The Blanket

The Blanket - A Journal of Protest & Dissent

Coming Full Circle
Róisín Elsafty links Ireland back to its most ancient origins

Róisín Elsafty
Má Bhíonn Tú Liom Bí Liom
Vertical Records (




Seaghán Ó Murchú • 31 January 2007

Egypt and Barna: what do they have in common? We classify under 'origin myth' the tale in the Book of Invasions that traces Scotia's voyage as her people fled in the wake of the Exodus from the wicked pharoah through what is now Morocco and along the Iberian coast up to Kerry. Yet Bob Quinn, in his revision of his Atlantean thesis in book and documentary, proposes a North African origin for sean-nós, or 'old-style' unaccompanied singing. A controversial theory, but I wonder how Róisín Elsafty regards her fellow Connemara resident's research. After all, she lives minutes from a structure long called the Spanish Arch on Galway's bay. Imaginations have long been fired by the 'Orientalist' possibilities [see note below]. Along the route that for Quinn's Atlanteans connected the Moors to Inishmore, Elsafty continues this ancient exchange through words and music. Tinged with robust influences from the Islamic lands transported into the rockier Gaeltacht coves that have long sheltered traditional Irish-language song, she presents us with an album reminding us that even the most purportedly traditional of Irish musics carries within its core the pulse of a distant desert realm.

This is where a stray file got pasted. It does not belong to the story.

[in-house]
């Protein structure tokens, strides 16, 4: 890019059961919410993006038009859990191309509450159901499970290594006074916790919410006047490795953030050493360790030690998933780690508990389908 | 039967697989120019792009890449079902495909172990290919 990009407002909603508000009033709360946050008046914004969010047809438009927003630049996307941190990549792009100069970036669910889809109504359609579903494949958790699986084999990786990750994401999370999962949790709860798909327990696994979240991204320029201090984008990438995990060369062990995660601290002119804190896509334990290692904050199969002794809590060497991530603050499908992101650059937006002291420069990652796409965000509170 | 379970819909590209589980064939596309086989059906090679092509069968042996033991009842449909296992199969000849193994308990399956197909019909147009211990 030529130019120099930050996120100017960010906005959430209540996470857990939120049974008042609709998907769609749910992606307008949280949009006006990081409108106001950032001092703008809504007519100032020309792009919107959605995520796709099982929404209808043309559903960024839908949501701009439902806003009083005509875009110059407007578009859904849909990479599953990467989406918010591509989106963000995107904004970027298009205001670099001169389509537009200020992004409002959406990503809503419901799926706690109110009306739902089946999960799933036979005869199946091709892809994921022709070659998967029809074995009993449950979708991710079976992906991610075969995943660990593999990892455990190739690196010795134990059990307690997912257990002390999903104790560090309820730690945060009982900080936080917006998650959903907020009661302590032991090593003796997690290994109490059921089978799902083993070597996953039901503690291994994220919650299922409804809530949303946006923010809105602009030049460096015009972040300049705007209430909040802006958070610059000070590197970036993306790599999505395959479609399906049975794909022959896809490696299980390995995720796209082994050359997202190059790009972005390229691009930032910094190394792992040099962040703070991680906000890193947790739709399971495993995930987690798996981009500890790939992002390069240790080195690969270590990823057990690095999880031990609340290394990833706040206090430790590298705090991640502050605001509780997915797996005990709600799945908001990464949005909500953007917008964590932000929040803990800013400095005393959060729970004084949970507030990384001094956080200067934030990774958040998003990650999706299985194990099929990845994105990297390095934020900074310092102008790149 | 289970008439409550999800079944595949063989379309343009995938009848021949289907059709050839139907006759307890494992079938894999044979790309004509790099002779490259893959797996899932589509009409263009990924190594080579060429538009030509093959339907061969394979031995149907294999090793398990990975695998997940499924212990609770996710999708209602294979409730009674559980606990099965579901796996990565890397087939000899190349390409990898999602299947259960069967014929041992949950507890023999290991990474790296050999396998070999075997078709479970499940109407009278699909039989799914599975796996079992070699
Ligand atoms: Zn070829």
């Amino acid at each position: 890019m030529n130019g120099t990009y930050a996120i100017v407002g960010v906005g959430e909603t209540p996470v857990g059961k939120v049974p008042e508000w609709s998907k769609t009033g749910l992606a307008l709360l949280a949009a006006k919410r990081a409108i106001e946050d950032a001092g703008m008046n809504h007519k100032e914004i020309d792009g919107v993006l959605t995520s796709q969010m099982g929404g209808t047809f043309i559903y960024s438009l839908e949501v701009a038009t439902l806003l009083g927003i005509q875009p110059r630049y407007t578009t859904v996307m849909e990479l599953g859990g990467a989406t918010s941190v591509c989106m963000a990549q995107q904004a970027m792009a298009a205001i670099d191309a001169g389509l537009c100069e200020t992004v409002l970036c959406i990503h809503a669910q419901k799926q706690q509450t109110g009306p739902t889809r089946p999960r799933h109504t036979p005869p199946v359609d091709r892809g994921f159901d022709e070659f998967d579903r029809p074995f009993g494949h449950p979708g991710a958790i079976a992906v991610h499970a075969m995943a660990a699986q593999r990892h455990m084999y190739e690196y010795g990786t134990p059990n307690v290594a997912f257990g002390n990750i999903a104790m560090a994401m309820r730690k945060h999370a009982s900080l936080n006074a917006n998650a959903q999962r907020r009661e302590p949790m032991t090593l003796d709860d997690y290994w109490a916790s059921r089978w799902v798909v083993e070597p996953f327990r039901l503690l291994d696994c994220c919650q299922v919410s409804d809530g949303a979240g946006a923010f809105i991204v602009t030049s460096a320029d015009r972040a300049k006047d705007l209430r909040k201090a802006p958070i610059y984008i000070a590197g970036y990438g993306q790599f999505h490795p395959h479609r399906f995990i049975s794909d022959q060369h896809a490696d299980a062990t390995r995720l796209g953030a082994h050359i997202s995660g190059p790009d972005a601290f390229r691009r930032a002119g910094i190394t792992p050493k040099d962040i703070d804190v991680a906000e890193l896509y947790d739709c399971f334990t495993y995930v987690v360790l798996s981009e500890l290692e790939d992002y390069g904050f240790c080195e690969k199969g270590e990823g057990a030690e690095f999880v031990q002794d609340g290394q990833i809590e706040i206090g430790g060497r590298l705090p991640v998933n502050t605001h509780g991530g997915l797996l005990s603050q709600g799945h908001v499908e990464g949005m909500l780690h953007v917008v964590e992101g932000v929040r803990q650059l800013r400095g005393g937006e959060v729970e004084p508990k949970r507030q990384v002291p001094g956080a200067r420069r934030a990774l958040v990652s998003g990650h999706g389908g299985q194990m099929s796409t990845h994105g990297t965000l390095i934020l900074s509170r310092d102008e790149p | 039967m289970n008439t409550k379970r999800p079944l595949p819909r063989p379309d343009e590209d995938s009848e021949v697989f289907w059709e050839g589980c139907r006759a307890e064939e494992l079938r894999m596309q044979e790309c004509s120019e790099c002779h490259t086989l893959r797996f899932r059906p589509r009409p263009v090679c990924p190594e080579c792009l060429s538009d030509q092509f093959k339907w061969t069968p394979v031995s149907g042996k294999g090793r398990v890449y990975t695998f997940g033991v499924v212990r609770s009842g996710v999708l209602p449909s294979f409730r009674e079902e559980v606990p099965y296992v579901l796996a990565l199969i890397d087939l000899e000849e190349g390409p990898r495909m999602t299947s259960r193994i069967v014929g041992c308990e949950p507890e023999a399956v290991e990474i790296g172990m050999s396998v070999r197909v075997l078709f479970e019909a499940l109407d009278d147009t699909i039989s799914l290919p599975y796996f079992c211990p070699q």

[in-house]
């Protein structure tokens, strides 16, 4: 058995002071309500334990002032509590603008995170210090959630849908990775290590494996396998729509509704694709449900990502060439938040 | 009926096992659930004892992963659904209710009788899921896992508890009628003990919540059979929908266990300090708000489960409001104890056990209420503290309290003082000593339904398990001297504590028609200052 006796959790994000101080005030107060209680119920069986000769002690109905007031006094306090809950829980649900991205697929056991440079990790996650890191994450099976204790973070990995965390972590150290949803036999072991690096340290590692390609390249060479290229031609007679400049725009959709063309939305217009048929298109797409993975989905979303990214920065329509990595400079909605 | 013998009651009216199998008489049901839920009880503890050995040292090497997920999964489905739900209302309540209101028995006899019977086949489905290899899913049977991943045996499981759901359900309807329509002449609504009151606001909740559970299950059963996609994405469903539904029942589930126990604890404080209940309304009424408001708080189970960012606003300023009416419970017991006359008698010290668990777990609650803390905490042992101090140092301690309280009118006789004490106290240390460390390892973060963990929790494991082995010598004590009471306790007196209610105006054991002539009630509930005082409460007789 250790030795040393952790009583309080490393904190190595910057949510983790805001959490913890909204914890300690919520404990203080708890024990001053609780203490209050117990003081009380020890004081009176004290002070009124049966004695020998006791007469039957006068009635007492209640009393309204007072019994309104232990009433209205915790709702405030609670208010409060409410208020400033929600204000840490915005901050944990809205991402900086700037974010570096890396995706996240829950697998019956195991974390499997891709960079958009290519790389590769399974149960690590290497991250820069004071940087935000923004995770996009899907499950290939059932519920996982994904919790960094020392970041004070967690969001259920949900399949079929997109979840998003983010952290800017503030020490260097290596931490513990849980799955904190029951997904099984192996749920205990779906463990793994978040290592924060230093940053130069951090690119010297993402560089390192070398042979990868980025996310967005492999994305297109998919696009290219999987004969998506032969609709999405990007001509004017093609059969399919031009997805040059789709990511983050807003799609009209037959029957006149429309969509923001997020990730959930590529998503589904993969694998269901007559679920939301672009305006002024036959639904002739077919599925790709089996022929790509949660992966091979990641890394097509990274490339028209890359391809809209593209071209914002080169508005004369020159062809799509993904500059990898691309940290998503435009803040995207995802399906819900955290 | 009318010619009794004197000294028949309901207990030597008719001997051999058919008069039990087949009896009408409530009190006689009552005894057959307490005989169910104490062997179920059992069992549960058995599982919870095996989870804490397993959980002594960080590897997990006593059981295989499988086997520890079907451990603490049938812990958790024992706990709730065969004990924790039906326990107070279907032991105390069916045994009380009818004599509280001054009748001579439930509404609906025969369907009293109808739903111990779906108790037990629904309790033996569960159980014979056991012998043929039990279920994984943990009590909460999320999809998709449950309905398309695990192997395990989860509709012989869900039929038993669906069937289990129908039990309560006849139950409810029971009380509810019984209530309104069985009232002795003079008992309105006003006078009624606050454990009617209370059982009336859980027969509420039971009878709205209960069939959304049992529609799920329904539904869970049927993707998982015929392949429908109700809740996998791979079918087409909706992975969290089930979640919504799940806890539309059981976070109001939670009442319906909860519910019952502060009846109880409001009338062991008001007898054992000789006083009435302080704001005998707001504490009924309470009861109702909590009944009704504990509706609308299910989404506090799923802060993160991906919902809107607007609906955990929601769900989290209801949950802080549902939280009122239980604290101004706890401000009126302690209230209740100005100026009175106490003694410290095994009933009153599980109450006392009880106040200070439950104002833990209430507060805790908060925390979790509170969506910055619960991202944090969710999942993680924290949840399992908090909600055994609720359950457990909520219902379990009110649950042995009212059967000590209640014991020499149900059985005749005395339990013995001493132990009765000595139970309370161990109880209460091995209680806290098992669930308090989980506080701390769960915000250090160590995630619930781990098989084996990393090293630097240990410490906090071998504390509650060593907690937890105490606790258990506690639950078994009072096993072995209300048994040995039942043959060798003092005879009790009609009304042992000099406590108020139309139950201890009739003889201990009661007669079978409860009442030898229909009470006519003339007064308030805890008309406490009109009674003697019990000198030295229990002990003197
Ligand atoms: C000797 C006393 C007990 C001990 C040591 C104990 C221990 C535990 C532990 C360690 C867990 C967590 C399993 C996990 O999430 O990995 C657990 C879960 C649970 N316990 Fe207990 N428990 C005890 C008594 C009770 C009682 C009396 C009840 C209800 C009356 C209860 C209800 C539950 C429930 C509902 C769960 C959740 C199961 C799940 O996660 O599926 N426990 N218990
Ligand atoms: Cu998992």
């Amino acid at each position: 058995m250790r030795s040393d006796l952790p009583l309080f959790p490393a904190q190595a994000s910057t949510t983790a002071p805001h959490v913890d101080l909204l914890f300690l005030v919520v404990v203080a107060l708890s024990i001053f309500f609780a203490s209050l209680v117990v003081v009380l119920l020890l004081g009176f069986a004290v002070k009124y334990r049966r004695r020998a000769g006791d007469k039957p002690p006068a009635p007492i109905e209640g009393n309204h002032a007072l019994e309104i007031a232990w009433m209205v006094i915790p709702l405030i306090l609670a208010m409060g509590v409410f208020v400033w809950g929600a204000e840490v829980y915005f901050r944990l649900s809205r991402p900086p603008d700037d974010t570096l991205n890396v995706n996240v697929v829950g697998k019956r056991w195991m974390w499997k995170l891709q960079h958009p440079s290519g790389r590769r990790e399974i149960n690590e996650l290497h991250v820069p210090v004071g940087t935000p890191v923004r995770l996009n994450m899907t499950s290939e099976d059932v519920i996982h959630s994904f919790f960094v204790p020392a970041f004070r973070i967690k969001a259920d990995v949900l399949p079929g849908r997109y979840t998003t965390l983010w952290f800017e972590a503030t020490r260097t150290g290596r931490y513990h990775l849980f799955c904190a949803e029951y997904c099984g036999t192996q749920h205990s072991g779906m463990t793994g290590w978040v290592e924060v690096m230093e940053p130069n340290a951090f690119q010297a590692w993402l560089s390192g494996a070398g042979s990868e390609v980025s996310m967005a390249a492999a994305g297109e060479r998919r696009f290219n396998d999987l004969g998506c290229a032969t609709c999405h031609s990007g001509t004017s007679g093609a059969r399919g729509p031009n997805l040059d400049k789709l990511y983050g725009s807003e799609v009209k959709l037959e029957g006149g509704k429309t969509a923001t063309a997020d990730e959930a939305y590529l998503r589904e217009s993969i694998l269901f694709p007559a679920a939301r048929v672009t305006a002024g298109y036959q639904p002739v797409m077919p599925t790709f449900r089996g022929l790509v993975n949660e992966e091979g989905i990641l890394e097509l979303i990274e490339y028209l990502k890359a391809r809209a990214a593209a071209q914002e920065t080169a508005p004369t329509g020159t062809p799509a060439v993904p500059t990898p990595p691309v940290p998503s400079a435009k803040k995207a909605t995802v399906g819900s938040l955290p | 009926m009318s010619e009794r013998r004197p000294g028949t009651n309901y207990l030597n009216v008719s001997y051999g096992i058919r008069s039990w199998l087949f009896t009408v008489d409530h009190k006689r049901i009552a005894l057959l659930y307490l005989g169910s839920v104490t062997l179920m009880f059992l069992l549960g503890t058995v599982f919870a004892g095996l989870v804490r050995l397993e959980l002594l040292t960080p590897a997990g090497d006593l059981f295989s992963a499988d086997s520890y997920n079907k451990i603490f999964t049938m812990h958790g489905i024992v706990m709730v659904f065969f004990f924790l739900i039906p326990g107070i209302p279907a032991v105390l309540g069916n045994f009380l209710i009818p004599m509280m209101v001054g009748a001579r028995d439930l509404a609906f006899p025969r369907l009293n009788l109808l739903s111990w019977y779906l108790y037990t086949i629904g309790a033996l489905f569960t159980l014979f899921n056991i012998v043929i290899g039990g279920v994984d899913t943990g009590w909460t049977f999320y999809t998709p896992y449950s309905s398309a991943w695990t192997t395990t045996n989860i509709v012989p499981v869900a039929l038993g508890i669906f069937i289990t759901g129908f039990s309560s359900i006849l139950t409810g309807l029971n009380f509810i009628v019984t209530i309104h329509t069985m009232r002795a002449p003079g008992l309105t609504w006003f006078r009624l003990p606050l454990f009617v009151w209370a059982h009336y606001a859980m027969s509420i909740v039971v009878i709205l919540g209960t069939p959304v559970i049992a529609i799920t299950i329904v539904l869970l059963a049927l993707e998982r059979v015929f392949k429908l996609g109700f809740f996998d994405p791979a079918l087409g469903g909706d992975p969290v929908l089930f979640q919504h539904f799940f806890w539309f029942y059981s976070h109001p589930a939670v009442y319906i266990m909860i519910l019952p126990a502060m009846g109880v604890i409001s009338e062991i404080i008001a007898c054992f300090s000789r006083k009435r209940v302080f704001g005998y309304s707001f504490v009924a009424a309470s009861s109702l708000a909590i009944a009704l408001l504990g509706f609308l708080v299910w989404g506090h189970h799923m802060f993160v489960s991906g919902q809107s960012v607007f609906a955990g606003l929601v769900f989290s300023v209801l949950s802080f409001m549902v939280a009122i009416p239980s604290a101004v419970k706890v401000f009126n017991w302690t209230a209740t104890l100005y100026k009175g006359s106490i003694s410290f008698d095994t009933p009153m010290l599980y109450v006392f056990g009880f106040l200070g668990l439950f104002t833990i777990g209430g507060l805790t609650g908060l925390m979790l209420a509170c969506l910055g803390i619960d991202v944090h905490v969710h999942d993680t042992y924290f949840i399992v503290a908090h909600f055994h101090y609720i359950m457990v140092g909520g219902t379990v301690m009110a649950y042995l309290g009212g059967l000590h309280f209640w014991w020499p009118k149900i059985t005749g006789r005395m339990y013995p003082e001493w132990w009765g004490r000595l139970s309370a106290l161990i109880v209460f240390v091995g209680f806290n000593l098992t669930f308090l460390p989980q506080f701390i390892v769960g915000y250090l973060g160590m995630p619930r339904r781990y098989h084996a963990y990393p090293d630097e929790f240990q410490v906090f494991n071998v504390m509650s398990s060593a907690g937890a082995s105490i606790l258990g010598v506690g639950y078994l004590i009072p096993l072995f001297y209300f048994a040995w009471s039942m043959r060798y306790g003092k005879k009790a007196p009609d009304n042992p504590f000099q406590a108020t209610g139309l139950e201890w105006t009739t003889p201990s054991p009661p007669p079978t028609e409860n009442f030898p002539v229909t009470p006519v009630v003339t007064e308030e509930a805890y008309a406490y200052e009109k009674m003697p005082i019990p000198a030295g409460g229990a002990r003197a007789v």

A decade ago, Róisín Elsafty appeared with her mother, Treasa Ní Cheannabáin, on Irlande: L'Art du Sean-Nós (Buda, France). Róisín has appeared too rarely on records since then; this marks her first full-length solo album. Sustaining the tradition of family support, her brother plays tabla and her sisters sing backup. Easily among the best sean-nós recordings in recent Irish music, Má Bhíonn features her 'old style' singing rooted in the Connemara custom. This style, argues Bob Quinn in his book and documentary on the Atlantean Irish, may be traced to the Moors and North Africa. The ancient origins of this melismatic, traditionally unaccompanied singing style return in Róisín's debut. Daughter of an Egyptian doctor who moved to the Cois Fharraige Gaeltacht at Barna, immediately west of Galway city, Elsafty is backed by accordion, harmonium, guitar, bodhrán, whistle and harp. Yet she enriches her style with backing by Ronan Browne on Indian bansuri, Shytte flute, and Bull flute. These varied accompaniments do not overwhelm her voice. It recalls the delicacy of Máire Ní Bhraonáin on Clannad's earliest, pre-synthesized, recordings. Pastoral settings dominate the arrangements. A capella songs intersperse with instrumental support. The album successfully updates traditional Irish singing with diverse musical playing.

All but one of these fourteen tracks are sung in Irish. Brief notes in English convey the gist of each tune, but only the lyrics and Róisín's own acknowledgments (both in Irish) capture the essence of her spirited, yet controlled verbal delivery. Sean-nós defies translation. Connemara performers combine vocal embellishment with emotional restraint. Elsafty favors less ornament. She prefers direct expression and austere presentation. That Dónal Lunny produces this album shows both the esteem with which Elsafty is regarded by her peers and the welcome absence of a misty, effects-laded, lush overproduction which has marred many of Lunny's productions after his pioneering years with Planxty. From his bandmate Christy Moore's repertoire, the sprightly 'Cúnla' turns less insistent but more seductive.